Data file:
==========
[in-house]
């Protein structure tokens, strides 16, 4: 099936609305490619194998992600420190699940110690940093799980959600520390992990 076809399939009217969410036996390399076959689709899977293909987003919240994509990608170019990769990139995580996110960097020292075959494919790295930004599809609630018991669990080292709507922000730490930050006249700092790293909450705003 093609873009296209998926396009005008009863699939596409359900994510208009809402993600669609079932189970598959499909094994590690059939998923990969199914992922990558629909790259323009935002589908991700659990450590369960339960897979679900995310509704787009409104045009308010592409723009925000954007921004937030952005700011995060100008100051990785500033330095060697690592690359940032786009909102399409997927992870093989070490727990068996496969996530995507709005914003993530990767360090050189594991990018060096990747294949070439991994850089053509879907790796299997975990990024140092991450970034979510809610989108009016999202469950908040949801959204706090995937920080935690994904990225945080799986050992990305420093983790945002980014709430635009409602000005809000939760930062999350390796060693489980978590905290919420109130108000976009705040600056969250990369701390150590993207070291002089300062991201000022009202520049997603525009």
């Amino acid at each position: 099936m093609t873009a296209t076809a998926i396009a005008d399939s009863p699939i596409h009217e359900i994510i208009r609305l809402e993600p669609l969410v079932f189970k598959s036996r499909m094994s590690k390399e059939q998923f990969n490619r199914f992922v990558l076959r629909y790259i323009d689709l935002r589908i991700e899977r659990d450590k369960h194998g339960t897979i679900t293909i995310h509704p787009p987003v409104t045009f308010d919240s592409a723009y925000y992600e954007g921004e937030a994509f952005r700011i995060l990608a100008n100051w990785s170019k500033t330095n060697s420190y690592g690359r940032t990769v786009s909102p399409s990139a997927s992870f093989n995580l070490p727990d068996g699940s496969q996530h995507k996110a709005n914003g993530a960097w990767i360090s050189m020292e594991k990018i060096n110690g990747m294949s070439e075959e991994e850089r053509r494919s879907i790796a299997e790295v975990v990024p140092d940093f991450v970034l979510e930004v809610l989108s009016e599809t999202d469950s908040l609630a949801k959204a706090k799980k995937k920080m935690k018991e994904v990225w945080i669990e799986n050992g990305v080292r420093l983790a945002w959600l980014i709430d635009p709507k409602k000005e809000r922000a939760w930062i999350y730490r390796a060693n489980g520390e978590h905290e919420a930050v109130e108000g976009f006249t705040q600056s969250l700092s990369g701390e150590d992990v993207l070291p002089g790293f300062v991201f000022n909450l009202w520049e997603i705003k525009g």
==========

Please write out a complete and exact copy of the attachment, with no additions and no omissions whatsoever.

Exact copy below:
[in-house]
């Protein structure tokens, strides 16, 4: 099936609305490619194998992600420190699940110690940093799980959600520390992990 076809399939009217969410036996390399076959689709899977293909987003919240994509990608170019990769990139995580996110960097020292075959494919790295930004599809609630018991669990080292709507922000730490930050006249700092790293909450705003 093609873009296209998926396009005008009863699939596409359900994510208009809402993600669609079932189970598959499909094994590690059939998923990969199914992922990558629909790259323009935002589908991700659990450590369960339960897979679900995310509704787009409104045009308010592409723009925000954007921004937030952005700011995060100008100051990785500033330095060697690592690359940032786009909102399409997927992870093989070490727990068996496969996530995507709005914003993530990767360090050189594991990018060096990747294949070439991994850089053509879907790796299997975990990024140092991450970034979510809610989108009016999202469950908040949801959204706090995937920080935690994904990225945080799986050992990305420093983790945002980014709430635009409602000005809000939760930062999350390796060693489980978590905290919420109130108000976009705040600056969250990369701390150590993207070291002089300062991201000022009202520049997603525009």
């Amino acid at each position: 099936m093609t873009a296209t076809a998926i396009a005008d399939s009863p699939i596409h009217e359900i994510i208009r609305l809402e993600p669609l969410v079932f189970k598959s036996r499909m094994s590690k390399e059939q998923f990969n490619r199914f992922v990558l076959r629909y790259i323009d689709l935002r589908i991700e899977r659990d450590k369960h194998g339960t897979i679900t293909i995310h509704p787009p987003v409104t045009f308010d919240s592409a723009y925000y992600e954007g921004e937030a994509f952005r700011i995060l990608a100008n100051w990785s170019k500033t330095n060697s420190y690592g690359r940032t990769v786009s909102p399409s990139a997927s992870f093989n995580l070490p727990d068996g699940s496969q996530h995507k996110a709005n914003g993530a960097w990767i360090s050189m020292e594991k990018i060096n110690g990747m294949s070439e075959e991994e850089r053509r494919s879907i790796a299997e790295v975990v990024p140092d940093f991450v970034l979510e930004v809610l989108s009016e599809t999202d469950s908040l609630a949801k959204a706090k799980k995937k920080m935690k018991e994904v990225w945080i669990e799986n050992g990305v080292r420093l983790a945002w959600l980014i709430d635009p709507k409602k000005e809000r922000a939760w930062i999350y730490r390796a060693n489980g520390e978590h905290e919420a930050v109130e108000g976009f006249t705040q600056s969250l700092s990369g701390e150590d992990v993207l070291p002089g790293f300062v991201f000022n909450l009202w520049e997603i705003k525009g």